Meanwhile, as a recession continues to threaten the global economy, von Habsburg predicted that some art portfolios, such as contemporary or modern art, might need additional collateral to “maintain their ratios of loan to value.” But, she said, this could prove difficult for those who do not have excess work to place into the portfolio.

“Works may have to be sold to cover the debt, and the market has a sharp nose for works being sold under duress, which can lead to lower than normal financial results,” according to von Habsburg.

Cynthia Sachs, chief investment officer of Athena Art Finance, somewhat agreed with von Habsburg.

“Art collectors are waiting until the public part of the market opens to sell their art, while art investors are using this time to find interesting stressed opportunities,” Sachs told Business Insider. “This global pandemic is clearly a new paradigm for all asset classes. We don’t have any precedent or foresight in our recent history to understand the true long-term effects of such a crisis on the art market.”
Source: Business Insider 



3/26/2020

PERSONAL PROPERTY INSPECTIONS



Personal Inspections during a National Health Emergency from the Appraisal Foundation
Question: Do  personal  property  appraisers  need  to  perform  personal  inspections  during  a  national health or other emergency?

Response:Appraisers and users of appraisal services should remember that USPAP does not require an  inspection  unless  necessary  to  produce  credible  assignment  results. (Please  refer  to USPAP Standards Rules 7-2 and 8-2 and Advisory Opinion 2 for further guidance.) When a personal inspection would customarily be part of the scope of work, a health or other emergency condition may require an appraiser to make an extraordinary assumption about the identification, relative quality, etc. of the subject property. This is permitted by USPAP as long as the appraiser has a reasonable basis for the extraordinary assumption, as long as its use still results in a credible analysis, and as long as the appraiser complies with the reporting requirements in Standards Rule 8-2(a)(xiii) or (b)(xv).Thus, if appraisers rely on photographs, purchase receipts, inventories, maintenance logs, etc. to identify the subject property, they must reasonably believe the sources are reliable.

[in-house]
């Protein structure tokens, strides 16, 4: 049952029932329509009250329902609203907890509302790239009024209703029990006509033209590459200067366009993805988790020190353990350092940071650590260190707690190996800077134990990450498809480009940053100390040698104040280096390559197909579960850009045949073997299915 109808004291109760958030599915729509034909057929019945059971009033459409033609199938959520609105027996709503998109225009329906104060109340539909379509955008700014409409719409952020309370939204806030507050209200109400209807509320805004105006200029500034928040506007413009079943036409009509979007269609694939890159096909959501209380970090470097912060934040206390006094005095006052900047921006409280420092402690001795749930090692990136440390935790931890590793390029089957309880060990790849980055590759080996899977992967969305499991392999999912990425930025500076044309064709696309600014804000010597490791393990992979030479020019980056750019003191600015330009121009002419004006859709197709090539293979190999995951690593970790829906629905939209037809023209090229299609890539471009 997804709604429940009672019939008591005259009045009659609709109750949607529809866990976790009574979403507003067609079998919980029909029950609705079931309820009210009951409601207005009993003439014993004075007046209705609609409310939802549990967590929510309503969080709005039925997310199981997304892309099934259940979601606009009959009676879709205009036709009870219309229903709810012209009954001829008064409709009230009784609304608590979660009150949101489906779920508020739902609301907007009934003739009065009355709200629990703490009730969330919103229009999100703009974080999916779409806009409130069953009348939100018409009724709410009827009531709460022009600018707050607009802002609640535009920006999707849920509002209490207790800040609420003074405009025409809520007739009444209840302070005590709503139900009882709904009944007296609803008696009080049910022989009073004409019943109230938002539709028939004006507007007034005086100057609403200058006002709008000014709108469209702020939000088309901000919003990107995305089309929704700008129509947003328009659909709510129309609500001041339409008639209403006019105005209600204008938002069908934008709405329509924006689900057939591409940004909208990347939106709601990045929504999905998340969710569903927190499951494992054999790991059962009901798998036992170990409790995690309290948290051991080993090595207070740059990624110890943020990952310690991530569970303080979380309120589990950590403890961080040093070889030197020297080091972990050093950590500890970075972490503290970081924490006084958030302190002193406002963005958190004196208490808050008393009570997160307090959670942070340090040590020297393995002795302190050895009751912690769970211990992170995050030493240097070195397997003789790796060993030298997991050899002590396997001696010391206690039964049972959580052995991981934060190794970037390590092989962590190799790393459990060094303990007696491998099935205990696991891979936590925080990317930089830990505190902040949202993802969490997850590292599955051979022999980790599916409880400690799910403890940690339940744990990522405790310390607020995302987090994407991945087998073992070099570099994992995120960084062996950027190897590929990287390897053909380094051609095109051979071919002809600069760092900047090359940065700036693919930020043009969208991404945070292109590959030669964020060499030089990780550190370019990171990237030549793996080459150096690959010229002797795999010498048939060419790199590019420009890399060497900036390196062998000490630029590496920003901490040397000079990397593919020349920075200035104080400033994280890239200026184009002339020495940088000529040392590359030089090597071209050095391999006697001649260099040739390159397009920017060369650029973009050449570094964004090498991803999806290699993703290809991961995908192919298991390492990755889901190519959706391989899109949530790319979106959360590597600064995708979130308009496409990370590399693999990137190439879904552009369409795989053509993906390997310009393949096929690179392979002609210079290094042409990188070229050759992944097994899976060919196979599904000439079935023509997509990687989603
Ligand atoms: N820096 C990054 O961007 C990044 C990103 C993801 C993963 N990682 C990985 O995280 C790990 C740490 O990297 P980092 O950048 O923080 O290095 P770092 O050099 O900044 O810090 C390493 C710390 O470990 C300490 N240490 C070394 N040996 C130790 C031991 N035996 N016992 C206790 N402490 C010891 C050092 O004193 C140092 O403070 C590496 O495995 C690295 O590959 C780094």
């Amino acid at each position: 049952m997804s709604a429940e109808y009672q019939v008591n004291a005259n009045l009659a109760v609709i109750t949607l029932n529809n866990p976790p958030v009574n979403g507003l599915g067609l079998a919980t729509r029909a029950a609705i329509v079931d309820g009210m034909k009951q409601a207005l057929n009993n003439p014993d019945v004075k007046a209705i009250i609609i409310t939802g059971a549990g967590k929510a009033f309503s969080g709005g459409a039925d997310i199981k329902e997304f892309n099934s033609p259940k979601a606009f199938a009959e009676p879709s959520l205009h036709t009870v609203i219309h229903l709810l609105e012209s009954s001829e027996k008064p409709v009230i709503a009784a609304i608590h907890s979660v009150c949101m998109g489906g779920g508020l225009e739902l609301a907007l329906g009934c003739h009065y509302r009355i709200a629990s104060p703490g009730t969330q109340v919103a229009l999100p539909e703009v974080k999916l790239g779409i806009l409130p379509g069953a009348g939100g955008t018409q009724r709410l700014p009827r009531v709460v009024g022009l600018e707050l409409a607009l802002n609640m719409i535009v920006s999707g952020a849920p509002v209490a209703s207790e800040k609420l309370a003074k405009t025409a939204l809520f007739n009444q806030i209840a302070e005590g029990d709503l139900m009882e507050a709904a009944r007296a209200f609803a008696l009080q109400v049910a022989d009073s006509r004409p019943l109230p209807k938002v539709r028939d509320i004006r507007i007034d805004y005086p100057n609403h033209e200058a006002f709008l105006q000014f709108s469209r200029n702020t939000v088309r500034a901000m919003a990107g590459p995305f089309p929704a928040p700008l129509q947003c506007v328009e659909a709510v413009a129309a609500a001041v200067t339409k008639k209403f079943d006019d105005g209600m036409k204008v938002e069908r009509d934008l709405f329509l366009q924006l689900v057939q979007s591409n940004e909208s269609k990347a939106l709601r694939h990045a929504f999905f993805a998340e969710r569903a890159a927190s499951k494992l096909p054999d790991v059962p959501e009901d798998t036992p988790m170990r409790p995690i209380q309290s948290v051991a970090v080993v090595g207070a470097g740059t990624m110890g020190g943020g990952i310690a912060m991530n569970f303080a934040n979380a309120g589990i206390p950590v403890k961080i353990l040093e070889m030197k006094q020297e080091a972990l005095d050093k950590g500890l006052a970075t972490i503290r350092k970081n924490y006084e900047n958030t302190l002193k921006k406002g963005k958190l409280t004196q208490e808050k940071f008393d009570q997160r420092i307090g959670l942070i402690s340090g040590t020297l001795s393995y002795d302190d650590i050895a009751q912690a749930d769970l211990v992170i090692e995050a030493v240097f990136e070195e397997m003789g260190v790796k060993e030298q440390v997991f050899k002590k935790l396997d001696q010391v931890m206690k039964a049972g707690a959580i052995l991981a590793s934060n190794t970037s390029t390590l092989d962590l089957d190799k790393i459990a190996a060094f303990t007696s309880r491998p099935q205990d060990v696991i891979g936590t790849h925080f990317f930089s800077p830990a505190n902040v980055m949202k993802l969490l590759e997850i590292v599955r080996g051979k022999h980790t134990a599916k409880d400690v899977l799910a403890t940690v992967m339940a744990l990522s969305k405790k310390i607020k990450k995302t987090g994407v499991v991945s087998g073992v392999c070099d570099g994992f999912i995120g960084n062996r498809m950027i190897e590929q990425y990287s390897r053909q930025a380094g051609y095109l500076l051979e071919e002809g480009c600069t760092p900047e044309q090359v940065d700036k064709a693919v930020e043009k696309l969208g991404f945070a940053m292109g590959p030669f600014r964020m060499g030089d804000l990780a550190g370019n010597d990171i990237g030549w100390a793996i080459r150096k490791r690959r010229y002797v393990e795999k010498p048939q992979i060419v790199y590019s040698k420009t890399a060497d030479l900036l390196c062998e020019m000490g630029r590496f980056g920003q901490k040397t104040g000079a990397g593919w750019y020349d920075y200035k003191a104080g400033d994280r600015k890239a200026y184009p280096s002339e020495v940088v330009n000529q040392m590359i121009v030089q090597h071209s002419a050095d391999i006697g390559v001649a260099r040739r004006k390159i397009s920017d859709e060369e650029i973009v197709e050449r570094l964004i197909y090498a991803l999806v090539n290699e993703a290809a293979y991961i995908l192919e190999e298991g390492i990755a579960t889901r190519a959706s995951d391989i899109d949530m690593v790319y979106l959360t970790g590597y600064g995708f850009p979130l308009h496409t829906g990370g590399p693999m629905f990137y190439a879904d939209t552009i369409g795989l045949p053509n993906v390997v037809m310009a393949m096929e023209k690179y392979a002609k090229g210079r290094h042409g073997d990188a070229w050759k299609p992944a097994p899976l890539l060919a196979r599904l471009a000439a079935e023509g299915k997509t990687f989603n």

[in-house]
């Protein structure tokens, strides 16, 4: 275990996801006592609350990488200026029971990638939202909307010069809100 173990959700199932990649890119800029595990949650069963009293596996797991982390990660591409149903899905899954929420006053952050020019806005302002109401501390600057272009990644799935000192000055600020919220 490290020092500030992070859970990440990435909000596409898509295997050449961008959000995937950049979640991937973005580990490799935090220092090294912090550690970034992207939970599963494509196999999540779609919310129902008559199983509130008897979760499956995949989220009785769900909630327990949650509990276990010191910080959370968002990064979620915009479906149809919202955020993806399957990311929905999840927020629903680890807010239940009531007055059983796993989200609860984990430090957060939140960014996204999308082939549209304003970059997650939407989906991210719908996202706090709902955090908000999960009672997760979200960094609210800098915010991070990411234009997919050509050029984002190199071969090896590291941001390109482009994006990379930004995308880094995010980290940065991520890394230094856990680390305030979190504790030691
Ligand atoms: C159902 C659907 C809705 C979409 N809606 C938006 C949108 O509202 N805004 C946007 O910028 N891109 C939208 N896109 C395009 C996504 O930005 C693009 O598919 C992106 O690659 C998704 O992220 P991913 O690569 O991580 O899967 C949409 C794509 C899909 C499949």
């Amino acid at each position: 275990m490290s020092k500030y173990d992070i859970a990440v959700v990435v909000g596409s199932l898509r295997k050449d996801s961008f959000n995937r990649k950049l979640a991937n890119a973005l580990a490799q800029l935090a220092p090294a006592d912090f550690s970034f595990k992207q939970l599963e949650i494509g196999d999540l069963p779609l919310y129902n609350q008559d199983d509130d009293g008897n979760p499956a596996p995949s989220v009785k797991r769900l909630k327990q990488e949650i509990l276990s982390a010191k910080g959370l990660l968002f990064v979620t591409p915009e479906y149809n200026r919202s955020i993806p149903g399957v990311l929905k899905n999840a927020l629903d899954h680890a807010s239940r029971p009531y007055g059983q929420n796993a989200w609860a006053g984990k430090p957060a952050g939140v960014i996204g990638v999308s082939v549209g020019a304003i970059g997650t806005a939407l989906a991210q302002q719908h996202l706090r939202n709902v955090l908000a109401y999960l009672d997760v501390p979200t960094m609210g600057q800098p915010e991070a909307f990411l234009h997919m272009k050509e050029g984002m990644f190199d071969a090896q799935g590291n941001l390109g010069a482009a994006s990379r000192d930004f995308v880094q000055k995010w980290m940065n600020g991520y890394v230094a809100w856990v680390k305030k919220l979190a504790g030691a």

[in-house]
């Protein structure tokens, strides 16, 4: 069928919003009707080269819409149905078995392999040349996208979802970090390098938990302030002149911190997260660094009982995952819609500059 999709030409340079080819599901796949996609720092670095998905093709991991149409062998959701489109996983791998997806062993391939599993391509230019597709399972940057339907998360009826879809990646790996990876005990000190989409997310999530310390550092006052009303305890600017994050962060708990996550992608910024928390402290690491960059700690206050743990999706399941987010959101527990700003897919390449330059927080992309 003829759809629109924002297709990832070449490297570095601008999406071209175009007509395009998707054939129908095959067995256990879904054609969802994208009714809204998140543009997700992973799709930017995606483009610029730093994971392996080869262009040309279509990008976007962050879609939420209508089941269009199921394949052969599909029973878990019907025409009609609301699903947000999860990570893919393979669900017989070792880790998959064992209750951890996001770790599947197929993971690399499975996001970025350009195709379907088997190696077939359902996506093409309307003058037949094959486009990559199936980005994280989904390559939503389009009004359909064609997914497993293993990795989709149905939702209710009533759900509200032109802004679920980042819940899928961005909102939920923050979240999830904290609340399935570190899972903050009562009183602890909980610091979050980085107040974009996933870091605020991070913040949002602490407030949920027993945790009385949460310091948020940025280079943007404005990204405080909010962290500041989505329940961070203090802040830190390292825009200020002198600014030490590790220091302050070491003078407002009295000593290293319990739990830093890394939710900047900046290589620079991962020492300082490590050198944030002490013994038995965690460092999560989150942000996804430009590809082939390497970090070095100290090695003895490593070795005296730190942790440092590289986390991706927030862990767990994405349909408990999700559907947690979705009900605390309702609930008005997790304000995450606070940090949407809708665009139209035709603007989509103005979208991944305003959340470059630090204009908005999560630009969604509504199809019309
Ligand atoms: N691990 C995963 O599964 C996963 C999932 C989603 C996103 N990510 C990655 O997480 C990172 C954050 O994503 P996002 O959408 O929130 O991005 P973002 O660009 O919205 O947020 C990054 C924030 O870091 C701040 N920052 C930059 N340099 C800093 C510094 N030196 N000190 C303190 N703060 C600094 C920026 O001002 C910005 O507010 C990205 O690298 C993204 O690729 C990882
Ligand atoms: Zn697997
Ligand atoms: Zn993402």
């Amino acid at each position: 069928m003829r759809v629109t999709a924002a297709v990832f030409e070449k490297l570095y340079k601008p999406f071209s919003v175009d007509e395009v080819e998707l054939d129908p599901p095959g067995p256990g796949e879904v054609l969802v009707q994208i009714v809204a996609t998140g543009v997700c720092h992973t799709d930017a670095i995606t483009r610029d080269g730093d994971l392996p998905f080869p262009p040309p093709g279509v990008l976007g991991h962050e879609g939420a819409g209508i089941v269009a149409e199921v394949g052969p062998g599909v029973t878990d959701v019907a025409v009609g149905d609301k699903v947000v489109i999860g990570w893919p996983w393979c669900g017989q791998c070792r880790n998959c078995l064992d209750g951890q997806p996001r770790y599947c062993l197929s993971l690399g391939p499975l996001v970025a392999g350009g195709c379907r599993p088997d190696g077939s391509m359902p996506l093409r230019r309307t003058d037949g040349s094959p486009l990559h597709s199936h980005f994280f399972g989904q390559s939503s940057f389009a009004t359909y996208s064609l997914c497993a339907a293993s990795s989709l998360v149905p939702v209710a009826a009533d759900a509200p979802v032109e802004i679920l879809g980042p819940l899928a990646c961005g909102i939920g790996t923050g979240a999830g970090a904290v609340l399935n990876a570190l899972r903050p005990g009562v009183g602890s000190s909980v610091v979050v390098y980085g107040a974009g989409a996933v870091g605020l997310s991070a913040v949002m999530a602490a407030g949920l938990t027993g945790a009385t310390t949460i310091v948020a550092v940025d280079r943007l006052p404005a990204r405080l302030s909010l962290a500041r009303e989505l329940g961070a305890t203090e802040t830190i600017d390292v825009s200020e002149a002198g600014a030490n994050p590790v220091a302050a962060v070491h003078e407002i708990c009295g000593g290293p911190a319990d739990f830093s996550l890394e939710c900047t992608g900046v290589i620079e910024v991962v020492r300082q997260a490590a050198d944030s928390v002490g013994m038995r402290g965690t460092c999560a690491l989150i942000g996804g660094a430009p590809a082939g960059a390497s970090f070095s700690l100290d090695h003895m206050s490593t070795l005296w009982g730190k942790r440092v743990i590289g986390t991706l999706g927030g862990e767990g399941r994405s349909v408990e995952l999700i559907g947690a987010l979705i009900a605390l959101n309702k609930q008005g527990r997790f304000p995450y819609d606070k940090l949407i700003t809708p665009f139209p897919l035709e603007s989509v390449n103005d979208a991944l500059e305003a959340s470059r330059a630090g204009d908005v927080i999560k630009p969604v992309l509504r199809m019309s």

Appraisers must also reasonably believe the sources areadequate for identifying the other characteristics  of  the  property  that  are  relevant  to  the  type  and  definition  of  value  and intended use of the appraisal, as specified in Standards Rule 7-2(e)(i-vi).

Personal property appraisers are cautioned to use great care in the use of an extraordinary assumption  in  lieu  of  a  personal  inspection.  It  may  not  be  possible  to  identify  relevant characteristics   of   some   assets   or   to   perform   certain   assignments   without   actually performing a personal inspection of the subject property. Some examples include, but are not limited to, when the scope of work makes it necessary for the appraiser to: determine whether the subject is a painting or a giclée print on canvas; obtain technical information about a diamond; ascertain a property’s current condition; or confirm its very existence. In these cases, the appraiser cannot provide a credible appraisal without conducting a personal inspection.
Source: The Appraisal Foundation 





3/15/2020

Coronavirus


If you are like me, you are probably getting all sorts of notices of auction house restrictions and closings. Christis's and  Phillips have announced closing and postponements.

Many other businesses are now having employees work remotely, and many school systems have temporarily closed. I would assume it will have an impact on our appraisal practices as well. ISA Annual conference is scheduled for late April, and ISA leadership, from what I understand is working with partners to weigh all available options, which of course could include cancellation. AAA has suspened all of its in-person programs and is looking to add more online options.

The Artnewspaper reports
Auction house has closed New York saleroom along with other offices—Sotheby's has not as yet announced any closures while Phillips has postponed all events and sales until mid-May

14 March: Phillips announced that it will postpone all sales and events globally until mid-May

Christie's is shutting almost all of its locations in the US and Europe, including New York, until further notice and postponing March and April sales due to the spread of coronavirus (Covid-19).

Phillips has also postponed all sales and events internationally until mid-May and closed its offices across the US and Europe.

In a statement released last night, Christie's says the decision is to protect the "health and well-being of our employees and our clients". Guillaume Cerutti, Christie's chief executive officer, says: “In the days ahead, we will be communicating a number of necessary changes to our usual course of business, including further changes to our sale calendar. These decisions are undertaken with a great degree of care and in close consultation with our clients.”